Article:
Who won the immuno-oncology battle?
Clearly there are limitations in assessing such a contest at this stage of development, but it is pertinent to note that since the ASCO annual meeting abstracts were released last month, Bristol-Myers Squibb has seen approximately $5.2 billion shaved off its market cap, while Merck & Co. has seen its grow by around $4.5 billion and Roche by $3.8 billion.
According to post-ASCO investor notes, analysts don't believe that Bristol-Myers Squibb has lost its overall lead in the immuno-oncology (IO) race, but the gap is clearly closing. One could argue that while Bristol-Myers Squibb has failed to meet high expectations, both Merck and Roche have delivered better-than-expected progress.
There are many moving parts driving this trend, but in short – and despite some highly impressive data showcased by Bristol-Myers Squibb – concerns have grown over the toxicity of combinations and the role of biomarkers; two points of focus that have hit sentiment in Bristol-Myers Squibb disproportionately due to aspirations for combining nivolumab and Yervoy and its strategies towards targeting PD-L1-positive patients (see below).
The flip-side to market-leading revenue expectations for Yervoy and nivolumab is that Bristol-Myers Squibb is now increasingly leveraged to success in IO. Current consensus forecasts for 2020 apportion approximately a third of total revenue to these two franchises.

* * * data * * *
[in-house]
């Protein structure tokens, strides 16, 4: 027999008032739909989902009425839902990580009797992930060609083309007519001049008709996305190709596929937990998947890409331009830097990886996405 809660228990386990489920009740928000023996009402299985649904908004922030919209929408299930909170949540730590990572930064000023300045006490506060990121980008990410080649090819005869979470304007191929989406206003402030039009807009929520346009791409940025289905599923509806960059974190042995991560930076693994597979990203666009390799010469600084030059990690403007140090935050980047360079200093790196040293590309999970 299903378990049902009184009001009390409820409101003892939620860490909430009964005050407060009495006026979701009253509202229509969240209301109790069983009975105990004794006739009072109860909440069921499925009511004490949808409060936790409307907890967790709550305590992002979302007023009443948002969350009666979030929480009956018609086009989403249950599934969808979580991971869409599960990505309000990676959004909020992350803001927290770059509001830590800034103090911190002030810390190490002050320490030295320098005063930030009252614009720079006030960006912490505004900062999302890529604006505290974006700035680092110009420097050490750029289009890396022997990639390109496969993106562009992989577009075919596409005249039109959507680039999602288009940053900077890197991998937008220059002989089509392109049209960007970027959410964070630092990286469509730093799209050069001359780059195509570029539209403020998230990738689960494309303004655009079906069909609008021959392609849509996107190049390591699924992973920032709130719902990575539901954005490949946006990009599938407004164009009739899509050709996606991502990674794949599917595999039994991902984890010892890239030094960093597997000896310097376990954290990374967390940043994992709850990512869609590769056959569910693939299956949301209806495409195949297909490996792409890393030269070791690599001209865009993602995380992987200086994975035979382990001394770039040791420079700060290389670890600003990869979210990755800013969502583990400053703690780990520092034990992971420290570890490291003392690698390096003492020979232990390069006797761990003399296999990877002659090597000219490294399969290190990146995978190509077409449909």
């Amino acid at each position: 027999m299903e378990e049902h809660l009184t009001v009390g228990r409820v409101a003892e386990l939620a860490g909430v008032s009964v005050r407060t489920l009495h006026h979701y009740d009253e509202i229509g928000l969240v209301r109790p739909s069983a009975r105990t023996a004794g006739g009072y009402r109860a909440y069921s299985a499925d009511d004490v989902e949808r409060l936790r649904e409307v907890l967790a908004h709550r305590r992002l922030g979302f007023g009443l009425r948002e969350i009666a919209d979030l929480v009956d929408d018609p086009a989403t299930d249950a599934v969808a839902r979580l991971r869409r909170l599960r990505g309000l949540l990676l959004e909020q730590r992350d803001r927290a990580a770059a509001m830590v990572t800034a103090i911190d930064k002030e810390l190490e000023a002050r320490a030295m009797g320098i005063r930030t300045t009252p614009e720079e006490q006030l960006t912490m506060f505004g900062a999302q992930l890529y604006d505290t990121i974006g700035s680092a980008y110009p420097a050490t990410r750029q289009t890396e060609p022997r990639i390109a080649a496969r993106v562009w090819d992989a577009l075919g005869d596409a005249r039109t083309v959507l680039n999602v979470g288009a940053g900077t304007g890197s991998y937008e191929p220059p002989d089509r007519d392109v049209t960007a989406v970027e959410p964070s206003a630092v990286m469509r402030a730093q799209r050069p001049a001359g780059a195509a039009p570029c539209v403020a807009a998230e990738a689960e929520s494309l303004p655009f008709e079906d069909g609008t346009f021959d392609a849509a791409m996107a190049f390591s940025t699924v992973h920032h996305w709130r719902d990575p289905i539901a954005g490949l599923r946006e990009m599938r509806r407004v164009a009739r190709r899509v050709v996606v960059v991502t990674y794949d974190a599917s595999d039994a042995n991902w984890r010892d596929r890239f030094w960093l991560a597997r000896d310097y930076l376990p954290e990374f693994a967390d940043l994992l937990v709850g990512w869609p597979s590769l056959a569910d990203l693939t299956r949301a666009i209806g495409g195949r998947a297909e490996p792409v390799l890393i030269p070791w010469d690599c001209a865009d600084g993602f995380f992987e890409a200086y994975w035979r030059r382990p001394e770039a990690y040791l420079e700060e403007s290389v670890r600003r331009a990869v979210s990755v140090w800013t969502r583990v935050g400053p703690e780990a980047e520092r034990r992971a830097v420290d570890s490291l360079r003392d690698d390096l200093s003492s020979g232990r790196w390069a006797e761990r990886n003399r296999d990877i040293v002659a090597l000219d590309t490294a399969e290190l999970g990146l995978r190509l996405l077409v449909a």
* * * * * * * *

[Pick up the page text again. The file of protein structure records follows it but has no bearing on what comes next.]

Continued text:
Investors were jittery again on Wednesday when Bristol-Myers Squibb's share price closed down 3 percent despite the lack of a notable catalyst for this sell-off. International Strategy & Investment analyst Mark Schoenebaum postulated that some shareholders are concerned that expectations for ongoing Phase III studies of nivolumab versus Taxotere in second-line non-small-cell lung cancer (NSCLC) are too high, particularly as enrolled patients have not been screened for being PD-L1 positive (a decision that based on recent study data could diminish the result) and the primary endpoint is overall survival rather than response rate.
Furthermore, pre-ASCO confirmation that the FDA should approve Merck's pembrolizumab on or before a PDUFA date of October 28 for second-line, Yervoy-resistant melanoma looks to be an increasingly important event and gives Merck a shot at becoming the first company to secure approval for a PD-1/PD-L1 antibody.